The emergency room (ER) is a major component of the health care treatment system. When a person is stricken with a serious condition that requires immediate medical attention and care, an ER is usually the first place to visit. The staff that populate these busy and hectic treatment environments specialize in acting fast in situations where they need to save someone’s life. However, while the research of various mental health fields has brought innovative ideas to the forefront of the academic world, some of these concepts have not completely translated into modern practice. Although the importance of emergency rooms shows no signs of lessening, some treatment protocols may be outdated, especially when helping people suffering from addiction.
One topic with the largest leaps in research is drug addiction. Now officially recognized as a disease of the brain, the psychological and physical ramifications of this abusive disorder can be as life-threatening as a gunshot wound. While various aspects of addiction have been explored in recent decades, including the most effective forms of treatment, the practice of these evidence-based care methods have not been universally adopted.
In the case of a serious medical issue that is neglected or has become unmanageable, dual diagnosis treatment centers not only remedy the problem at hand, but the underlying causes of that problem are also treated. In contrast, the current ER procedure for treating an addiction only addresses the physical problems. For example, if an individual is convulsing due to an extreme lack or abundance of a substance, doctors and nurses will attempt to rescue the patient. But after the person is stabilized, he or she will be released.
Unfortunately, this protocol has developed some worrisome trends in the treatment system. A particularly prevalent concern is the rampant drug-seeking behavior due to unintentional addiction-feeding exploitations in emergency rooms. A recent study conducted by Henry Ford Hospital in Detroit discovered a number of findings concerning substance addiction and a classified group of ER visitors known as “super-frequent users.” These particular patients are typically admitted at least ten times a year for drug-related needs.
When frequent users were examined for symptoms of dependency, a staggering 77 percent were found to have some type of diagnosable substance addiction. Led by Jennifer Peltzer-Jones, R.N., Psy.D., the clinical psychologist’s results showcased a great need to address the underlying causes of this troubling trend. She declared, “Boosting federal and state funding for substance abuse programs could help alleviate some of the frequent use of Emergency Departments as sources of addiction care.”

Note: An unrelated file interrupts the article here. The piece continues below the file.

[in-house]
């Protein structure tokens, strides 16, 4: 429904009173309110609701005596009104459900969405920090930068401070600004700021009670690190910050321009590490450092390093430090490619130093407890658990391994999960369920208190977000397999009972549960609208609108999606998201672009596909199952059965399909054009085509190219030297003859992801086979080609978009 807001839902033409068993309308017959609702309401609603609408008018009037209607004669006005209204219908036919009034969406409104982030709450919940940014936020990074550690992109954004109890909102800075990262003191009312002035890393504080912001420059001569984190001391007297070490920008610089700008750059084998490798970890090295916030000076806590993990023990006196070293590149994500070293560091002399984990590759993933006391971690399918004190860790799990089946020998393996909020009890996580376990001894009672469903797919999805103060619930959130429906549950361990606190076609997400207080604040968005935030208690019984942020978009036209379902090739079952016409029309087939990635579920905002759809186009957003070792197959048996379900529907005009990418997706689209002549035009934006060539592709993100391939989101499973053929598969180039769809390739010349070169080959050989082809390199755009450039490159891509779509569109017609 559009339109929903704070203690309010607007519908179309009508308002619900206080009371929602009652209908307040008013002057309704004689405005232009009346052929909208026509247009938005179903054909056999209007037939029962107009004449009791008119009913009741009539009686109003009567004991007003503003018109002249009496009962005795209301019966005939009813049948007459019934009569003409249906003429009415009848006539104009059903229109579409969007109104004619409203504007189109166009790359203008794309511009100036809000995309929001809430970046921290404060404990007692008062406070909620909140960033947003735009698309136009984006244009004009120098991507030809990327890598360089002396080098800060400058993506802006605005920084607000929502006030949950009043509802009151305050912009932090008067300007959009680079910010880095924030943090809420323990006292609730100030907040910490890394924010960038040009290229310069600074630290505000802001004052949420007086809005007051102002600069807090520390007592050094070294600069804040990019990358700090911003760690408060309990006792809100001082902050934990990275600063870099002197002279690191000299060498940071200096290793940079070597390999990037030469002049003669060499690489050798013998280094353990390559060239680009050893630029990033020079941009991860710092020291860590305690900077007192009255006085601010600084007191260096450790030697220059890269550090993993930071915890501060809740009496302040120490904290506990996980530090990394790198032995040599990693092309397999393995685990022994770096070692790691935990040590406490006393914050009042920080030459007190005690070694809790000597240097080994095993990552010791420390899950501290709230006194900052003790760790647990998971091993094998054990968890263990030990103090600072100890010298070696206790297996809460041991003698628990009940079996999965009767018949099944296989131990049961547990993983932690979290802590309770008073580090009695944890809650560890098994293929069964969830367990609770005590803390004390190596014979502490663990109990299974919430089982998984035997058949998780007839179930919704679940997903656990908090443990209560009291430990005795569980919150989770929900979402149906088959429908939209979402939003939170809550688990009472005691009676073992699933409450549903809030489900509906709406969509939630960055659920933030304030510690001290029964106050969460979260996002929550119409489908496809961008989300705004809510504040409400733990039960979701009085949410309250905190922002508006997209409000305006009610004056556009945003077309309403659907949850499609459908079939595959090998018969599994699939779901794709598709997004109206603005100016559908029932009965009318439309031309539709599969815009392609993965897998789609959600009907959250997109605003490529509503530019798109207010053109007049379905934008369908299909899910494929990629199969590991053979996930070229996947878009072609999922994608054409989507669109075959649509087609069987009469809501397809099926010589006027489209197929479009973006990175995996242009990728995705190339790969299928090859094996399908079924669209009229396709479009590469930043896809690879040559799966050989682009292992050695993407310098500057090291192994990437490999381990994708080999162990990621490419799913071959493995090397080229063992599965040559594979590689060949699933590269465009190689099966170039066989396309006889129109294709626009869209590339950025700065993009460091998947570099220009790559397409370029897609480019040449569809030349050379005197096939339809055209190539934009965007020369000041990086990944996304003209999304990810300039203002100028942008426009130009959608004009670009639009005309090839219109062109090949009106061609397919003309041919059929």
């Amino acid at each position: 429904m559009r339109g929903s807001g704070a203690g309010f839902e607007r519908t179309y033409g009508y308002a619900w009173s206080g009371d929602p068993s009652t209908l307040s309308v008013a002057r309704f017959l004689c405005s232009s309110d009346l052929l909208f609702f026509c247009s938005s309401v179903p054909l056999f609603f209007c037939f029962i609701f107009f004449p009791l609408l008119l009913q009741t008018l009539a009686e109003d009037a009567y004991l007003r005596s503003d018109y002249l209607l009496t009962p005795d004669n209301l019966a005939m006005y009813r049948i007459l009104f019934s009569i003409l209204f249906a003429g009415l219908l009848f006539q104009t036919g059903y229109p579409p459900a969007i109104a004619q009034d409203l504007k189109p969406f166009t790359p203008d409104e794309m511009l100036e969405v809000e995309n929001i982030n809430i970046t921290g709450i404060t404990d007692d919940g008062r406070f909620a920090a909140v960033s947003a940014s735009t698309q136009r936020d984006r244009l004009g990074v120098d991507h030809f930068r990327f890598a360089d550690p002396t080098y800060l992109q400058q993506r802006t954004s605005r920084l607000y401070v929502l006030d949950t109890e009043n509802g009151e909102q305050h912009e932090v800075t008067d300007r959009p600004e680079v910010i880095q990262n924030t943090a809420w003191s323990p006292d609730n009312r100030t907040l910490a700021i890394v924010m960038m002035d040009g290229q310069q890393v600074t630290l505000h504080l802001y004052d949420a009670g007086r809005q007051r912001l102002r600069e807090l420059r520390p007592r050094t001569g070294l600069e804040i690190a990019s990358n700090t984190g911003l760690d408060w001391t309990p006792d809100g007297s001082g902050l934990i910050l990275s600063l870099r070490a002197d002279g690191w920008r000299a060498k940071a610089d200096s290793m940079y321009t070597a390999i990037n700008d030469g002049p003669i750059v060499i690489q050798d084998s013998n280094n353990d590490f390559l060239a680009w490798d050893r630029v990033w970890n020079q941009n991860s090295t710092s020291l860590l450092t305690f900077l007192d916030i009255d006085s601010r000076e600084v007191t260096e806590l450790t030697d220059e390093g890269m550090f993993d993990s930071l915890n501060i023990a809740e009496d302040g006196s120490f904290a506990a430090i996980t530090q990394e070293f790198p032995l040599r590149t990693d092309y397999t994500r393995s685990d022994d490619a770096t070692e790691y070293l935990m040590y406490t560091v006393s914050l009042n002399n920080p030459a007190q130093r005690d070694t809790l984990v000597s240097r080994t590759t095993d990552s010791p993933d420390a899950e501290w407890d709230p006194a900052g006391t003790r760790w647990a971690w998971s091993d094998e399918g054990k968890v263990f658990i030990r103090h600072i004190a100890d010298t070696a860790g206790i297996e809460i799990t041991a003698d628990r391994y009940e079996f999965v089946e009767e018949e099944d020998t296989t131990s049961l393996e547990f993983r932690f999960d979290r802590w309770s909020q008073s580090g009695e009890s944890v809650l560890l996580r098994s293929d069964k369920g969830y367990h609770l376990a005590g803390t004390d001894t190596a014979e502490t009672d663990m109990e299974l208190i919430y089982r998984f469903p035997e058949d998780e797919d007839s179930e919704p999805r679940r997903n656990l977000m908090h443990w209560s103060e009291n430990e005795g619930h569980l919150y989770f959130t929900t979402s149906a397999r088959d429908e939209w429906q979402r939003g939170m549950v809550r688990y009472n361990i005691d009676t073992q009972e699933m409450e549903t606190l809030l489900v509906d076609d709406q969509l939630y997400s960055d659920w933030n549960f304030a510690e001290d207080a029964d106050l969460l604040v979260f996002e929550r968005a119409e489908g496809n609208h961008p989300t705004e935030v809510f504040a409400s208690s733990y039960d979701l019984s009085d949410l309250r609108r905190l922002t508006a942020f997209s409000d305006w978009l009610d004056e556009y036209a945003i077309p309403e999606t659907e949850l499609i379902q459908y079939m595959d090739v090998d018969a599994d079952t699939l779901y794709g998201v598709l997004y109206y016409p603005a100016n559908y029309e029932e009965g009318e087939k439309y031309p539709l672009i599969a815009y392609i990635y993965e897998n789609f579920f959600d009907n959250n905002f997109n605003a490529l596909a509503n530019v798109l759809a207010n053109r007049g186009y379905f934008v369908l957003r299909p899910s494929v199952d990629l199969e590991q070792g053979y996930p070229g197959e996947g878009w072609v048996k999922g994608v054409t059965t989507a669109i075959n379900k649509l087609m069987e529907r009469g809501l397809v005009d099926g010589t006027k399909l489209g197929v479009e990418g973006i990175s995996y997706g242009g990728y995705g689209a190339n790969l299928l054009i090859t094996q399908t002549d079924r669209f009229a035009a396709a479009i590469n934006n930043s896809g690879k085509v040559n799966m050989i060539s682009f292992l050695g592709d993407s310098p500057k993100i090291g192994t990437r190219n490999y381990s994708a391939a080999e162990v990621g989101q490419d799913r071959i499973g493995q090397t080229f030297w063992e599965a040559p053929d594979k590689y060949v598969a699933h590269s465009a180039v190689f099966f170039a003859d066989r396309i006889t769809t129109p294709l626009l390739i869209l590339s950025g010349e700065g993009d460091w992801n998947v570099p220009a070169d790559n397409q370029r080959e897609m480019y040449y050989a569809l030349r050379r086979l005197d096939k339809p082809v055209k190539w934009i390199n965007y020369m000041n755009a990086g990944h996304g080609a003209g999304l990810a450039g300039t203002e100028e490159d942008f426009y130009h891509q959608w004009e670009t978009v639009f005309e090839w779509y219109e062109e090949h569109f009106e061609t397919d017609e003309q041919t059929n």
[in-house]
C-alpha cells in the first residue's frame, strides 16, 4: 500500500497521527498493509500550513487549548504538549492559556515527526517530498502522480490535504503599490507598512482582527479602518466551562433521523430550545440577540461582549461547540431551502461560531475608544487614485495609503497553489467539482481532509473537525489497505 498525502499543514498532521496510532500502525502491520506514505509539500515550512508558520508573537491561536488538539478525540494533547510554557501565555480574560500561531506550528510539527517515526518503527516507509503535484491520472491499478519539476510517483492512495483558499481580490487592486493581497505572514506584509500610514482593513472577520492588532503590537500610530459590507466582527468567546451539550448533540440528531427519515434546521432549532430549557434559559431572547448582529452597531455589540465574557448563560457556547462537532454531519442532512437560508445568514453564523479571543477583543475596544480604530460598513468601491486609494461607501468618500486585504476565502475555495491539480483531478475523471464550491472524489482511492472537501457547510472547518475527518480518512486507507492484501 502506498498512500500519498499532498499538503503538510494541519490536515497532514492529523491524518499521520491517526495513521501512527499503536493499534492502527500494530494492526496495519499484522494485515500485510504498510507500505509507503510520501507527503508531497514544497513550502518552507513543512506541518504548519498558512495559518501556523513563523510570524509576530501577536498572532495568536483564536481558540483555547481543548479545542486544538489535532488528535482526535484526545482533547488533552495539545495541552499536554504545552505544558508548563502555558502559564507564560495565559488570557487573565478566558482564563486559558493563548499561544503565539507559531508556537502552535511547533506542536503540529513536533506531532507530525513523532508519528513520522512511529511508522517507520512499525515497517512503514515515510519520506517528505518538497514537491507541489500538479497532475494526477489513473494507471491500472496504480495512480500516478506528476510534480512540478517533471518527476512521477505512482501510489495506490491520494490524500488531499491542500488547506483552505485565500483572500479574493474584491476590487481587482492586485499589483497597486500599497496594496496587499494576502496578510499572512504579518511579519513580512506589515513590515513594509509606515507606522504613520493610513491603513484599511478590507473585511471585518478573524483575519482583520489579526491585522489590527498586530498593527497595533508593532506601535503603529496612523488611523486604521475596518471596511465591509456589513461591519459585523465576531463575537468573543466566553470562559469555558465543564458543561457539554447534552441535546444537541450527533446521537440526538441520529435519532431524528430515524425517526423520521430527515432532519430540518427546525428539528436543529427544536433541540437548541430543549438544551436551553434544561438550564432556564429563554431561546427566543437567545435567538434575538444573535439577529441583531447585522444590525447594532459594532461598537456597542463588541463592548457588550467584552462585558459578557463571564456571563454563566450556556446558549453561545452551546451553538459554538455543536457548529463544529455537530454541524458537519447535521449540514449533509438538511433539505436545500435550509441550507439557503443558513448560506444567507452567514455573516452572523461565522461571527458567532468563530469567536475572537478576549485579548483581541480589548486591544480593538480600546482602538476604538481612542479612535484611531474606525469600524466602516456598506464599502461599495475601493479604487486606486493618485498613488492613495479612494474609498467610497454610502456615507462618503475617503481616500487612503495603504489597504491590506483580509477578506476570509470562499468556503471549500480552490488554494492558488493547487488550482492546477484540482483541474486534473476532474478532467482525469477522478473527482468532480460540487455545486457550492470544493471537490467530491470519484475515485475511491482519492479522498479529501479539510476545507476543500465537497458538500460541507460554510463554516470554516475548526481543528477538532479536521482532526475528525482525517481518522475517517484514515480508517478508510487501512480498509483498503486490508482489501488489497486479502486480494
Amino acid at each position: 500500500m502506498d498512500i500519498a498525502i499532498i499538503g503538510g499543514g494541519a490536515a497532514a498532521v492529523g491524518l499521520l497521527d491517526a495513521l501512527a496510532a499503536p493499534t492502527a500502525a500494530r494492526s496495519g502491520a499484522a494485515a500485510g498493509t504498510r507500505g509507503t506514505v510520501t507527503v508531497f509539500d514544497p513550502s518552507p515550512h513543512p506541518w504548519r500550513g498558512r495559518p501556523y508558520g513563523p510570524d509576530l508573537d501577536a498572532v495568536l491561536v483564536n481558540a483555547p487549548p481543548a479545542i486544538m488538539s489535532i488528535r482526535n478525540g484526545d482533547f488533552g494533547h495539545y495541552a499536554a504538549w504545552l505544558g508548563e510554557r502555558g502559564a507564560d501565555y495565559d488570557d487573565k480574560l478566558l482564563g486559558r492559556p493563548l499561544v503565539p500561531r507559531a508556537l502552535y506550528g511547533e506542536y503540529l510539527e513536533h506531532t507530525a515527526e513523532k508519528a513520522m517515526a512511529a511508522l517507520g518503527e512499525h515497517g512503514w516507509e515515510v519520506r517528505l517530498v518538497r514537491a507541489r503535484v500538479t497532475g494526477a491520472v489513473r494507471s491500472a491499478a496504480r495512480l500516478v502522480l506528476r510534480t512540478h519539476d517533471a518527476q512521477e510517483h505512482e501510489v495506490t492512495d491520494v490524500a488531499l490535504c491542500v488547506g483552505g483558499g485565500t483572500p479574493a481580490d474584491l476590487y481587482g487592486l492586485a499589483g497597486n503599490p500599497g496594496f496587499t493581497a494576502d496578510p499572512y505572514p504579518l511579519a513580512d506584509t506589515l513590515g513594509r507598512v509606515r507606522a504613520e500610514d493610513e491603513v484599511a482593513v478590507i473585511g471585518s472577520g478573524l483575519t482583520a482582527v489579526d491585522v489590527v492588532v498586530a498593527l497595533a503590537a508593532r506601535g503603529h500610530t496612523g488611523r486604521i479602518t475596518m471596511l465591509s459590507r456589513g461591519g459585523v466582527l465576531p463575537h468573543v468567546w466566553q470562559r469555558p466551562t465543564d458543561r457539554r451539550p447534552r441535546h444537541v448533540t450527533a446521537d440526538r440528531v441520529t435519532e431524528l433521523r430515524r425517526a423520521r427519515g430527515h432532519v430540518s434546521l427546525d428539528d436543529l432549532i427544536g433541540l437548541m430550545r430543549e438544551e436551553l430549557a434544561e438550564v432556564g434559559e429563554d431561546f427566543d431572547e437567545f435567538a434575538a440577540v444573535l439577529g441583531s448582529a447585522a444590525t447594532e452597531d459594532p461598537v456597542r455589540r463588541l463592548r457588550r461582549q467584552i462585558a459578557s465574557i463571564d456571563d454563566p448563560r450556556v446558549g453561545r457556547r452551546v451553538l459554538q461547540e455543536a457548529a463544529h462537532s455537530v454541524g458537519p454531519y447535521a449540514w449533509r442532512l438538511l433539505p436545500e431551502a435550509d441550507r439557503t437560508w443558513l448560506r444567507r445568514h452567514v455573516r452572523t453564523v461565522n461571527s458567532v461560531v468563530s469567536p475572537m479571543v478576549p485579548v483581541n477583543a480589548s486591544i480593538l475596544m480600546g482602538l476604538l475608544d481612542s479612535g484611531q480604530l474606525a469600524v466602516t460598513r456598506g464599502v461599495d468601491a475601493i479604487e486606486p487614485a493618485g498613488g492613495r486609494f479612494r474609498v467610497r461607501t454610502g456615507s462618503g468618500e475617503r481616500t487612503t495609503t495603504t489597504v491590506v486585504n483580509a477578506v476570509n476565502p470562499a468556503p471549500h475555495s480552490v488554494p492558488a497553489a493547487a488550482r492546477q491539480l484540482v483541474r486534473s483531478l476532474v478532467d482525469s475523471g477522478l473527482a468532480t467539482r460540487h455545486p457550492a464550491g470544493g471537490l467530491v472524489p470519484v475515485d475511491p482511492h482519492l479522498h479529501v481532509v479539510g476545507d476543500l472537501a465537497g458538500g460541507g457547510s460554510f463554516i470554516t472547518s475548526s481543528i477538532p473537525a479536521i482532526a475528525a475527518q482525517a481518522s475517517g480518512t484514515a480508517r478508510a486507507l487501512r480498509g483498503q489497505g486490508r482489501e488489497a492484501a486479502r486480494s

According to a report by the Center for Disease Control and Prevention (CDC), there have been exponential rises in emergency room visits involving nonmedical use of various prescription drugs. The most prevalent medications include opioid analgesics, benzodiazepines and many other pain-relieving pharmaceuticals with increases ranging from 72 to 132 percent. In the United States, the unwarranted use of narcotics received from emergency rooms more than doubled from 2004 to 2008 and has been linked to similar trends of prescription drug overdoses.
In the face of this widespread dilemma, faculty members at Connecticut’s Yale-New Haven Hospital explored the implementation of counseling for prescription addictions within ER settings. Fortunately, the researchers’ hopeful hypothesis of counseling benefits was met with positive results. Participants were randomly divided into different groups, with more than three quarters of those given medicine, a counseling intervention and a referral for future treatment in the next 30 days. By comparison, those who received counseling and a referral showed a 45 percent chance to seek treatment and those who only received a referral had a 37 percent chance.
The current study focused on the prescription of buprenorphine, but its results highlight a general tool to curb addiction for all frequent ER visitors. Counseling and providing comprehensive resources for recovery demonstrates a significant benefit to addicted and drug-seeking individuals. As in many effective treatment programs, a balance of medication and therapy show the best rates of progress. In addition to its documentation in research, the issue has been publicized by the media multiple times and advice exists online for doctors to prevent the drug abuse and for patients seeking to attempt the drug abuse.
Sovereign Health of California’s treatment programs and the qualified staff focus on delivering extensive care options for various populations. Even people struggling with addiction can undergo a combination of different treatment plans to reach a state of stability at any of our statewide locations. If you or someone you love is battling a dependency to a prescription medication, contact our representatives online or call (866) 819-0427 for more information.
Written by Lee Yates, Sovereign Health Group writer
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